* Now updated with the Top 50 brands, Top 230 models, Top 40 LCV brands and Top 140 LCV models *
Originally slated for a 7% growth by UNRAE, 2016 ends on a much higher note, even replicating 2015’s growth rate at +16% to lodge a second consecutive year of double-digit gains at 1.824.968 registrations. This is the highest annual volume since 2010 (1.961.559) and marks an additional 465.000 annual sales in two years. As UNRAE notes, the great health of the Italian car market contrasts with many other durable goods segments, and that’s because it has been lifted by two significant measures throughout the course of the year. Over the first half, manufacturers competed with particularly aggressive commercial actions that led to a boost in private sales. In the second half of the year however, two tax reduction measures by the government, the Superammortamento and New Sabatini, favoured sales to businesses. As a result, looking at the Italian car market by channel in 2016, business sales are by far the most dynamic at +28% to 340.193 units for a 18.4% market share vs. 16.7% a year ago. Rental sales are up 17% (long term +18%, short term +14%) to 366.983 and 19.8% share vs. 19.7% in 2015. Finally private sales, although quite strong at +13% to 1.141.217, see their market share drop from 63.5% last year to 61.8% in 2016, their lowest ever level.
The Fiat Panda has now dominated the Italian sales charts for five consecutive years.
The Top 7 best-selling brands remain unchanged on the 2015 order, with both leaders Fiat (21.1% share) and Volkswagen (7.6%) gaining 17% year-on-year, a rate only slightly higher than the market. Ford (+14%) lags behind but remains in third place, resisting Renault up a very vigorous 25% to 118.283 sales and 6.5% share, and distancing Opel (+7%), Peugeot (+11%) and Toyota (+9%). Lancia (+17%) takes advantage of Nissan’s drop (-4%) to gain one spot to #8, Mercedes surges 20% to break into the Top 10 at #9, overtaking Audi (+17%) at the last minute to snap the luxury crown. BMW (+20%) also shines in the luxury aisle, while further down Skoda (+28%), Jeep (+35%), Mazda (+48%), Ferrari (+49%), Maserati (+51%), Ssangyong (+59%), Honda (+98%), Jaguar (+198%) and Infiniti (+393%) all deliver spectacular gains. Along with Nissan, Mahindra (-12%) and DS (-20%) are the only other Top 40 manufacturers to see their volumes drop year-on-year.
Italy 2016 – monthly sales by channel:
In the models ranking, the Fiat Panda lodges a fifth consecutive annual win, evolving exactly like the market at +16% to 147.275 sales for an identical 8.1% market share. This is the Panda’s highest annual volume since 2009 (171.887). An indication of the implacable domination of the Panda, it outsells all carmakers bar Fiat, with Volkswagen coming the closest at 139.057. See our Photo Report on driving a Panda in Sardinia here. Unique survivor of the Lancia lineup and logically headed towards the annihilation of the brand (like before it Autobianchi), the Ypsilon has found its place within the Fiat offer as an equally posh but larger Fiat 500. It surprises in 2016 with sales up by a robust 18% to 65.655, comfortably ranking in 2nd position. It also has to thank the demise of the Fiat Punto: -22% to #7. The Fiat 500L (+6%) loses share but accesses the podium at #3, lifted by strong sales to rental companies. It is followed by the Renault Clio, the best-selling foreign nameplate for the third year in a row and hitting its highest ever annual ranking in Italy at #4 (also reached in 1992).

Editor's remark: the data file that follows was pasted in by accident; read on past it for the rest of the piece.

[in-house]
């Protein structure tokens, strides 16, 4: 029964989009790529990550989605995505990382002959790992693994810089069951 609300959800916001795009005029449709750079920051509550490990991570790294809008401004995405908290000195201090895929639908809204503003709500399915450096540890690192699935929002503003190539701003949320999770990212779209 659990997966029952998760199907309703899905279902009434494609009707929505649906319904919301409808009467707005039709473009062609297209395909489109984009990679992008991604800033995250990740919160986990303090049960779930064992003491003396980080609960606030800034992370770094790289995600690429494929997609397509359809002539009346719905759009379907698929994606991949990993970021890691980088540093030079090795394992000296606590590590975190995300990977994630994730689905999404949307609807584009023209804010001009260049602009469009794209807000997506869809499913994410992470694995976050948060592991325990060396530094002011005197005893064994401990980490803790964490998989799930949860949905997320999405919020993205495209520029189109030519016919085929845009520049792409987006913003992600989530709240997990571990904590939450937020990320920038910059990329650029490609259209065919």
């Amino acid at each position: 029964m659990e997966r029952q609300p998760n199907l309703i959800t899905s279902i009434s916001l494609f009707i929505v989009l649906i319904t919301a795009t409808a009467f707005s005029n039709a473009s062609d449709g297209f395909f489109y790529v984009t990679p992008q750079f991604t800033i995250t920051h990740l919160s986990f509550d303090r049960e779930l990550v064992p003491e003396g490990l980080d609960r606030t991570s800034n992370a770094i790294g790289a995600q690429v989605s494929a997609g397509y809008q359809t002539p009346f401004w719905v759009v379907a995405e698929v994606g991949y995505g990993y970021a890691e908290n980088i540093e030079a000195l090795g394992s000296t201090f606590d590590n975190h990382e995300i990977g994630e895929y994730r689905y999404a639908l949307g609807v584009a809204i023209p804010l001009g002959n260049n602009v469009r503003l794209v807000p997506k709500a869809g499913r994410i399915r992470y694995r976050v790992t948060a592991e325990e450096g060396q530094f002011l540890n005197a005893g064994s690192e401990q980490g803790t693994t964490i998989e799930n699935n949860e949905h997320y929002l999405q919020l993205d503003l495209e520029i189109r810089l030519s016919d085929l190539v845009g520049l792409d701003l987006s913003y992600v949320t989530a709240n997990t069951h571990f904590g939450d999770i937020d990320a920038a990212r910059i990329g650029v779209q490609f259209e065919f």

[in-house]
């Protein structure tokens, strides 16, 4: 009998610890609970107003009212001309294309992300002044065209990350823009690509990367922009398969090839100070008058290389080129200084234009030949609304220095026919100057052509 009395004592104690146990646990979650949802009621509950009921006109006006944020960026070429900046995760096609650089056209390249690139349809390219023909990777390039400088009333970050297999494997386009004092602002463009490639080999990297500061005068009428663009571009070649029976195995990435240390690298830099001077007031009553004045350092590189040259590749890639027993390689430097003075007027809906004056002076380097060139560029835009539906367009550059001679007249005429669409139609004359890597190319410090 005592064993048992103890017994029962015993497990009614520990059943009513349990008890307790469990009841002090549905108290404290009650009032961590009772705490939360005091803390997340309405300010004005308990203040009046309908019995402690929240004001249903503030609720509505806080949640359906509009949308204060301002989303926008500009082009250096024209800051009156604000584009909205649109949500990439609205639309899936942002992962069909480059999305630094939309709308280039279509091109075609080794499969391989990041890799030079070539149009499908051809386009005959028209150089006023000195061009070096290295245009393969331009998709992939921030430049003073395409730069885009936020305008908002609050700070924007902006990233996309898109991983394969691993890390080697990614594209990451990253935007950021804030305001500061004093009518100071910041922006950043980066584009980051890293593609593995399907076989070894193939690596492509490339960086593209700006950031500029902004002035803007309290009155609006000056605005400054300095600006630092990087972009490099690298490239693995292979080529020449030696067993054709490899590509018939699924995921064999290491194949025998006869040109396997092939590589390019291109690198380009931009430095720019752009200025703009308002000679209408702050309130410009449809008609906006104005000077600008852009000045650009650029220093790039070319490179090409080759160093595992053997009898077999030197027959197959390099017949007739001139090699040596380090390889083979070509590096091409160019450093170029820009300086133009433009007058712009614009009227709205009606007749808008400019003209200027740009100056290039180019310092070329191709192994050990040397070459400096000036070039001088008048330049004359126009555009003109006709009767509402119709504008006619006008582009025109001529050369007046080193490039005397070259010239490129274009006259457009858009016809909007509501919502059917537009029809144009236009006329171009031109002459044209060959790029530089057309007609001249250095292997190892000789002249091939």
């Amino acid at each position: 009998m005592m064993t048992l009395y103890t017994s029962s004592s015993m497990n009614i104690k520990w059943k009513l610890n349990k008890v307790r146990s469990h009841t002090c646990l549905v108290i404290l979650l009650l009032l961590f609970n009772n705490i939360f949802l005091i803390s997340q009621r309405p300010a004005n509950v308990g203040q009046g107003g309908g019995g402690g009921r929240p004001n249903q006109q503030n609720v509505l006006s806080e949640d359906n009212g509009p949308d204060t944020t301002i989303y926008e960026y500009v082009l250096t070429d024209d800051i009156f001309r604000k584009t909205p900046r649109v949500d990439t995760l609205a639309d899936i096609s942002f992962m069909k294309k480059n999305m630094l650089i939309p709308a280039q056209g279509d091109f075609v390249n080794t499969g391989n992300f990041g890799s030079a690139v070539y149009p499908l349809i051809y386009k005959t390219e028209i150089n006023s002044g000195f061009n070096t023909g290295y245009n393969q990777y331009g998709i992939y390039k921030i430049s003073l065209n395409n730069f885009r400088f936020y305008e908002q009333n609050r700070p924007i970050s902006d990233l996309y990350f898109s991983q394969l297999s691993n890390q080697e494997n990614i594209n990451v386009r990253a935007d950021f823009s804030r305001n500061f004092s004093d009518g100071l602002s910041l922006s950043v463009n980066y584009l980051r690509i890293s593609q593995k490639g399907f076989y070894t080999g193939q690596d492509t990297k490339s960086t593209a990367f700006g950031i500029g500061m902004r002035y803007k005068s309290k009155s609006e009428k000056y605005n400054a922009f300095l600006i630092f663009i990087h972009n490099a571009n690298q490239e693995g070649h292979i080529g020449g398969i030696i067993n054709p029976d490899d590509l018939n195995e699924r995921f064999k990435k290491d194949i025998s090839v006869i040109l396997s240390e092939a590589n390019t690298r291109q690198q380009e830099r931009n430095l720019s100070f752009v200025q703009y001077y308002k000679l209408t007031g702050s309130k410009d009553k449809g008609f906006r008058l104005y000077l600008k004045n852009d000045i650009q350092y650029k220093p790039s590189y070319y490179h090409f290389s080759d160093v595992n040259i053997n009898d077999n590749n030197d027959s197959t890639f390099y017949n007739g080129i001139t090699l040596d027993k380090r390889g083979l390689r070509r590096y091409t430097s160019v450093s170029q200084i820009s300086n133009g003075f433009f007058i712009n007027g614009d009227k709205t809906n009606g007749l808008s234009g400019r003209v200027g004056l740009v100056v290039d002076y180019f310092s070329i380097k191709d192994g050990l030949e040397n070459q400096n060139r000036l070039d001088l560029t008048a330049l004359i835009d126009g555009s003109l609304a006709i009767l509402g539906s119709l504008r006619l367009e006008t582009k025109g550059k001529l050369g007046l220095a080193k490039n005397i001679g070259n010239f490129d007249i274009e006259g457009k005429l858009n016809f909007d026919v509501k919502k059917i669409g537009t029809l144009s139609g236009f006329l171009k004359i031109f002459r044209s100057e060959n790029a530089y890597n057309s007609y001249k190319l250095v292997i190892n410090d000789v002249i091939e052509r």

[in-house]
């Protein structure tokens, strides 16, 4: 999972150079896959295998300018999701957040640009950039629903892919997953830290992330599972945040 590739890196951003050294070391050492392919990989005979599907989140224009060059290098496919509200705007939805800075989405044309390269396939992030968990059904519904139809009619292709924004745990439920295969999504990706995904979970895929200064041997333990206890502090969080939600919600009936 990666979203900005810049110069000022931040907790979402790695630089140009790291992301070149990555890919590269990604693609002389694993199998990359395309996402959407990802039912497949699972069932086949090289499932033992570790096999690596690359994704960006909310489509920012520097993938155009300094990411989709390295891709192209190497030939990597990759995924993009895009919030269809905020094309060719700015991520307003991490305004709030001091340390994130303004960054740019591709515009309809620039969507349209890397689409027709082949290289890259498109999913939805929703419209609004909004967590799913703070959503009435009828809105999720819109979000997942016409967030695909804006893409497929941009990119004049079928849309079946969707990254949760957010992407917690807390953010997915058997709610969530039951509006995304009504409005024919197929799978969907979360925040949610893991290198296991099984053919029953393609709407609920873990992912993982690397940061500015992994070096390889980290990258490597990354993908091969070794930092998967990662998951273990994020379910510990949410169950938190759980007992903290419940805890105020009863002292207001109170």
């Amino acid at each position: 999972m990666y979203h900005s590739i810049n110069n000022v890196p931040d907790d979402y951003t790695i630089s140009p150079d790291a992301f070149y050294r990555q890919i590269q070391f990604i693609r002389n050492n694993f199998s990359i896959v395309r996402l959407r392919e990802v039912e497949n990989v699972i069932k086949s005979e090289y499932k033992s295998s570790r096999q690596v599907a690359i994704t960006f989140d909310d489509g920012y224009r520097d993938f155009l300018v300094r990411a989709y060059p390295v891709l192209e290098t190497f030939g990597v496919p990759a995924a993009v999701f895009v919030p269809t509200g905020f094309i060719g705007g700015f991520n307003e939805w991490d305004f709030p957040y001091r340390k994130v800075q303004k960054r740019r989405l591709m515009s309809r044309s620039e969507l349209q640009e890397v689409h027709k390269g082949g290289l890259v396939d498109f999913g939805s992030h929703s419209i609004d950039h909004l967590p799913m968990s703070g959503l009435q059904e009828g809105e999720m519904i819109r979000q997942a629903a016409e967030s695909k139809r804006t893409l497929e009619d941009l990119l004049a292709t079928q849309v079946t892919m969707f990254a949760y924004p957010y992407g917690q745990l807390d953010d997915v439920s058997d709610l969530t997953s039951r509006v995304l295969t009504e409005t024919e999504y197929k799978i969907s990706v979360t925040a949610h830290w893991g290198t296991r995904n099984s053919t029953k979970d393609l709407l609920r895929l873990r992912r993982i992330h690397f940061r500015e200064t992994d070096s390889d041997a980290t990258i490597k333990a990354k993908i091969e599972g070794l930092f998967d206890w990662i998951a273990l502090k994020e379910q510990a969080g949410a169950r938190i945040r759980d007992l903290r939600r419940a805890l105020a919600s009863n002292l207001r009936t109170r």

The Fiat 500X jumps 42% to break into its home Top 5 with 46.233 sales, distancing the Fiat 500 up just 11% despite a facelift. This means there are five Fiats and six Italian models among the 2016 Top 7 best-sellers. This is the heaviest presence of homemade nameplates inside the Top 7 annual charts in 32 years (since 1984!). The Ford Fiesta (+8%), VW Polo (+19%) and VW Golf (+9%) round up the Top 10. Below the Peugeot 208 (+22%) and Jeep Renegade (+49%), the most popular newcomer in 2016 is the Fiat Tipo, resurrecting a nameplate originally launched in 1988. It lands at #14 for its first full year of sales but peaked at #3 in August – the first time the Tipo nameplate appeared on the Italian podium since 1991 and will be aiming at a Top 10 ranking in 2017, strong with sedan, hatch and station wagon, the latter topping its segment in both November and December. The Hyundai Tucson (#22), VW Tiguan (#31), Renault Kadjar (#32), Audi A4 (#35), Kia Rio (#42) and BMW X1 (#45) also improve spectacularly compared to 2015.
The Italian Light Commercial Vehicles market is in even better shape, surging 49.8% year-on-year to 200.445 registrations thanks to an advantageous tax environment. This is the largest annual LCV sales volume in Italy since 2008 (223.497). Fiat (+58%) even manages to beat its home market to improve its LCV share from 34.2% to 36.1%, while Ford (+86%) posts the largest gain in the Top 13 to snap the 2nd spot overall off Renault (+47%). Below Peugeot (+27%), Citroen (+32%) overtakes Iveco (+17%) even though both manufacturers lose share year-on-year. Kia (+865%), Hyundai (+164%), Seat (+133%), Volvo (+125%), Mitsubishi (+102%), Toyota (+99%) and Skoda (+91%) are among the most dynamic further down. The Fiat Ducato is the best-selling LCV in Italy with 9.5% share above the Fiat Doblo, Panda Van and Fiorino with the Iveco Daily rounding up a Top Five 100% Italian. The Ford Ranger (#28) is the #1 pickup ahead of the Mitsubishi L200 (#37) and Nissan Navara (#39.
Full Year 2016 Top 50 All-brands, Top 230 models, Top 40 LCV brands and Top 140 LCV models vs. Full Year 2015 figures below.